In the beginning, when they are young, you kiss their boo-boos, hold them through nightmares, and cheer  them on during soccer games.  However, as adults, they have full lives: jobs, children, friends, and hobbies. There is not a lot of time left over.  As adults, there is a natural inclination to heal wounds with the original parent.  As time becomes precious there is a reptilian pull for the adult child to gravitate toward the biological parent for whatever time is left.
 The step-parent, no matter how wonderful the relationship,  becomes the third wheel.  It just happens.  No malice meant.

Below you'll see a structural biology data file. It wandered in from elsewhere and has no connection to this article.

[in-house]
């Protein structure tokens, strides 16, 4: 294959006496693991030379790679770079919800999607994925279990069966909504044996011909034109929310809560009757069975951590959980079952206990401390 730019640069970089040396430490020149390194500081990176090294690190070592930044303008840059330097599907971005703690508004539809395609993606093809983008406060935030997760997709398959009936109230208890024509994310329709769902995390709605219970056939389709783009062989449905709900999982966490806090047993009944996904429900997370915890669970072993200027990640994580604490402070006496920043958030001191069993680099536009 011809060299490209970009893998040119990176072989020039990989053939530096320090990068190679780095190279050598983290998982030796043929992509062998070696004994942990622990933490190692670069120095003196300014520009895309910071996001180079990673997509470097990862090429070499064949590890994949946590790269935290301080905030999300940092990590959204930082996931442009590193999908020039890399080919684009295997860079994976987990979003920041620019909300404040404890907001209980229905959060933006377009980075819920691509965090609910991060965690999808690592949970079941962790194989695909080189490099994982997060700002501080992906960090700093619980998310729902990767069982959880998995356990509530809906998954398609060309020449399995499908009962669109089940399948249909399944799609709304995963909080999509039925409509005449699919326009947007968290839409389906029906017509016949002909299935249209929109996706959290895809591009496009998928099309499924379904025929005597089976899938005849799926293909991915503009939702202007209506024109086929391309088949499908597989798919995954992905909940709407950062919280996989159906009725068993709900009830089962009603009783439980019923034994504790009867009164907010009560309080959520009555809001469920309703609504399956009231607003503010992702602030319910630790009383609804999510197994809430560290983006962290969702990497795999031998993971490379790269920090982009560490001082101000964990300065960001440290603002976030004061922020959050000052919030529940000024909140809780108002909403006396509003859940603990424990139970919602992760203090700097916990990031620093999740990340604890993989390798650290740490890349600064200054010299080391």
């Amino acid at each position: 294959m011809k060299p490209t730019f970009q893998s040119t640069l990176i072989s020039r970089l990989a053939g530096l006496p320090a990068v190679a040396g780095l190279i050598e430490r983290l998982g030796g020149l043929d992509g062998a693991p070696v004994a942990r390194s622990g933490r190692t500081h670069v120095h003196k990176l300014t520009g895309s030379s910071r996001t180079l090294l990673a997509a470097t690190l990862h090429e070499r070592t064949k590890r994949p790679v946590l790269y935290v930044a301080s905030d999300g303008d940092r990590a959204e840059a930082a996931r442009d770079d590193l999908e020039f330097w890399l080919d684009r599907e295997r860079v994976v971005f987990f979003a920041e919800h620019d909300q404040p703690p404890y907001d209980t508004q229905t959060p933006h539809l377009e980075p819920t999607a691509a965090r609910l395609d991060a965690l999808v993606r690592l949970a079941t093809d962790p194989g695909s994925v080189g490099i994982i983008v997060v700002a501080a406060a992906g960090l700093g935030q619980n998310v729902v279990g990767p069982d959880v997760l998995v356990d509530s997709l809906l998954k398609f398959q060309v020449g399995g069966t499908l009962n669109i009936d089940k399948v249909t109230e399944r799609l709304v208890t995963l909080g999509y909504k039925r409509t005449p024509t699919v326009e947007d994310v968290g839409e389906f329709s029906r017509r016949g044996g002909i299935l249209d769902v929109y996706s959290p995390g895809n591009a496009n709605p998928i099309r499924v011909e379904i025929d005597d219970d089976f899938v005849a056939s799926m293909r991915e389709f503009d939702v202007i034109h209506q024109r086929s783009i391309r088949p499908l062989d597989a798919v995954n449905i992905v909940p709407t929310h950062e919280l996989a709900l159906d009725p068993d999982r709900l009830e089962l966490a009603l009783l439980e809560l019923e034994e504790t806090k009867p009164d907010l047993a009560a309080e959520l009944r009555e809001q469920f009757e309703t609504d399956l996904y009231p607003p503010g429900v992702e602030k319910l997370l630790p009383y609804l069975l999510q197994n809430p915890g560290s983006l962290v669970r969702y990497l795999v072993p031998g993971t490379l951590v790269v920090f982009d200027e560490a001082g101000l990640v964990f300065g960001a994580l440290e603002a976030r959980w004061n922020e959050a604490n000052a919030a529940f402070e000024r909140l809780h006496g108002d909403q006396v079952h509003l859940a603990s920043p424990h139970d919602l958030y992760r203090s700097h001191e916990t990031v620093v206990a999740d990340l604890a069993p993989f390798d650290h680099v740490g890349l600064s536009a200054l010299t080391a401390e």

Also, because of the abandonment issues caused by the divorce, there has/will be a teen tiny part in the minds of the children that expects you to leave. There is also a part that feels treasonous.   The love given to you by your step-children by nature is conditional.
5.  Holidays can just suck for the step-parent, but they are worse for the step-child.  Holidays, with the Normal Rockwell  painting to fuel our expectations, can be just tough, tough, tough.  For our step-children, their hearts hurt.  Gone is the safety of Santa and a warm Mother/Father family. Image result for norman rockwell thanksgiving Which house?  Which parent?   Don’t make it worse for them with your failed dreams and holiday hopes.  Remember numbers 1 and 2.  This is life you chose, they didn’t.